Gruff Rhys_Lost Tribes

Gruff Rhys


It’s probable the name John Evans means nothing to you, but he has an extraordinary story which was given a new lease of life by Gruff Rhys. Via his album American Interior with accompanying book, documentary and mobile app, the former Super Furry Animals frontman details Evans later life as an 18th Century explorer who travelled from Wales to America in search of a lost tribe of Welsh speaking Native Americans, accidentally annexing one third of North America in the process.

Structurally, American Interior follows a similar tract to his wildly underrated Neon Neon project; records based on an interesting concept but having the strength of material to not rely purely on the narrative.

To bring everyone up to speed, the show begins with an excerpt of documentary by Gwyn Williams retracing Evans’s steps, presented in a sort of Keith-Floyd-goes-exploring style, setting the tone for the evening of intrigue and amusement.

Armed with a guitar and an iPad, Gruff introduces each song with an informative and often hilarious presentation, each a chapter in the life of John Evans. Tales of imprisonment and radicalisation ensue, delivered like a real comedian with wit and verve, a combination of Dave Gorman’s sharp show design and deadpan delivery.

Backed by a full band, a Welsh super group of sorts, Gruff brings to life the story through one of the finest collections of melodies released last year. Gorgeous songs like ‘The Last Conquistador’ and ‘Lost Tribes’ are exquisite. This is fortunate, as the presentation is told so joyfully it is easy to forget the reason people are packed into Academy 2 on a Friday night is his songwriting prowess.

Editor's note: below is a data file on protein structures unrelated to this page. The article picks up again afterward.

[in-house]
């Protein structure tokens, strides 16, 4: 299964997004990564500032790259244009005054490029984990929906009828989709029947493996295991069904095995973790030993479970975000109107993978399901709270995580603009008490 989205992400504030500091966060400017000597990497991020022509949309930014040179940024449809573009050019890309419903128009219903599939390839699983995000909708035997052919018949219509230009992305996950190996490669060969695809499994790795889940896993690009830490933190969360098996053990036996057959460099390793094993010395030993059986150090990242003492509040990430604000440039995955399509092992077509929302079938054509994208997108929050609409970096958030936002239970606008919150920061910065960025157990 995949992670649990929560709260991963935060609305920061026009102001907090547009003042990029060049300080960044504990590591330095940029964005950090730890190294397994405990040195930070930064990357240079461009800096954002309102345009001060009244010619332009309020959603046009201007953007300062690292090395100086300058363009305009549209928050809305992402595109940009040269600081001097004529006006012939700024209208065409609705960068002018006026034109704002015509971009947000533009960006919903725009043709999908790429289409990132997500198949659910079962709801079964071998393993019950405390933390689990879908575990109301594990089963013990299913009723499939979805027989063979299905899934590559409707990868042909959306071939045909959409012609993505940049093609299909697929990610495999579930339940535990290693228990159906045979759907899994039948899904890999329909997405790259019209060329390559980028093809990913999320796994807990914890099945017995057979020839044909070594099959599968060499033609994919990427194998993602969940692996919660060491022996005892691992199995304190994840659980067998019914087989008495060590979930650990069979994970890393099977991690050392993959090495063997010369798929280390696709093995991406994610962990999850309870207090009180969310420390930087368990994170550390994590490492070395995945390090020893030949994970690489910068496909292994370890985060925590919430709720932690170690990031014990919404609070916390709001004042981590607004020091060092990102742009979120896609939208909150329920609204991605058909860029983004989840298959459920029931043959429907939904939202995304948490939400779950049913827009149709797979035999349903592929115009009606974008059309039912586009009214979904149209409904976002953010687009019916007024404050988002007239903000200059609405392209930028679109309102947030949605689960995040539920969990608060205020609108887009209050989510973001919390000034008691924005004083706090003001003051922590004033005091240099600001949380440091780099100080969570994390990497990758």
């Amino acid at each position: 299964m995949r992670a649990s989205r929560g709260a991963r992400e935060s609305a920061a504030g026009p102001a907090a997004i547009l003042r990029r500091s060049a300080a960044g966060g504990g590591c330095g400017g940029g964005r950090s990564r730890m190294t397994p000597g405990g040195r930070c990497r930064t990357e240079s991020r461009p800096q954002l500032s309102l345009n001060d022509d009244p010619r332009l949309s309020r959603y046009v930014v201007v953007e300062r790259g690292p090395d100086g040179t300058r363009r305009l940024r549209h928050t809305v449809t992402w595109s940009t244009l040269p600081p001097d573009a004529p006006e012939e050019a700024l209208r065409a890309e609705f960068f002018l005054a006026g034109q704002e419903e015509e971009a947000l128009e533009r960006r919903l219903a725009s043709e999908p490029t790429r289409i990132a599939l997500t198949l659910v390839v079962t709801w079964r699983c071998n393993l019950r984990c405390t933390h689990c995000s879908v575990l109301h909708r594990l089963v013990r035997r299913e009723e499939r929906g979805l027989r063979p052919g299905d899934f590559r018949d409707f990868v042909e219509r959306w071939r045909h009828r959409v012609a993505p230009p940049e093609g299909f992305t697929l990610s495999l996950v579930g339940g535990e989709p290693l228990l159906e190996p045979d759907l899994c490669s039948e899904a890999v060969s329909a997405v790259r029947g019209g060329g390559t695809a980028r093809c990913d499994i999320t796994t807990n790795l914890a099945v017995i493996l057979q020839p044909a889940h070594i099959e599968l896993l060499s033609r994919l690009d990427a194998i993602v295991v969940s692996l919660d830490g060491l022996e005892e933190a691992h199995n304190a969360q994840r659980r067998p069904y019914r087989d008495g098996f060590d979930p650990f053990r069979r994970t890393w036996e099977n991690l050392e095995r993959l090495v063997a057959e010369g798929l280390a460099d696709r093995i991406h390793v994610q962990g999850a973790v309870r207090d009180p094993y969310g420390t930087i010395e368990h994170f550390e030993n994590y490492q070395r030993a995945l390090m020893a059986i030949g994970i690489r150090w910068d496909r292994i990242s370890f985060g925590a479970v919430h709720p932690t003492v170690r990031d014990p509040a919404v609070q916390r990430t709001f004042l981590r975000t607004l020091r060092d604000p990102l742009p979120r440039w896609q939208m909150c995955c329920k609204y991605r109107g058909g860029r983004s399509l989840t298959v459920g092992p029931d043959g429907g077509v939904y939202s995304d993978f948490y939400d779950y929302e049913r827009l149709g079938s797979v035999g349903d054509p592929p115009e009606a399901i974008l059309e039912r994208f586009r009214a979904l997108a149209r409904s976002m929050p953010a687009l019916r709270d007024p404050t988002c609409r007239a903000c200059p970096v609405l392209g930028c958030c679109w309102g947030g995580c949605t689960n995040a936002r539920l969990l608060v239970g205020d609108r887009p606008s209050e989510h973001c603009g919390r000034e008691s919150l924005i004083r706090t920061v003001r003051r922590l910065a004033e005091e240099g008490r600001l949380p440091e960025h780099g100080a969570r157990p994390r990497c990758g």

Over an hour of song and slide before the story is capped off perfectly in roaring rockabilly swansong ‘100 Unread Messages’, classic folk storytelling for the modern world.

As if that wasn’t enough, there is even time for a seven song encore comprising the best cuts from earlier material. ‘Honey All Over’ from ‘Hotel Shampoo’ is probably the best thing he’s penned since his band days, but it is Candylion’s ‘Gyrru Gyrru Gurru’ which brings the house down.

There are few folk around with the imagination of Gruff Rhys, and even less with the required panache to execute his glorious ideas. From one of the most inventive guitar bands Britain has ever produced to ingenious PowerPoint pop, we can only hope that we have another Welsh troubadour who lives forever in folklore.

 Gruff Rhys  Official | Facebook | Twitter | Youtube

Joseph Curran

Features Editor and gig reviewer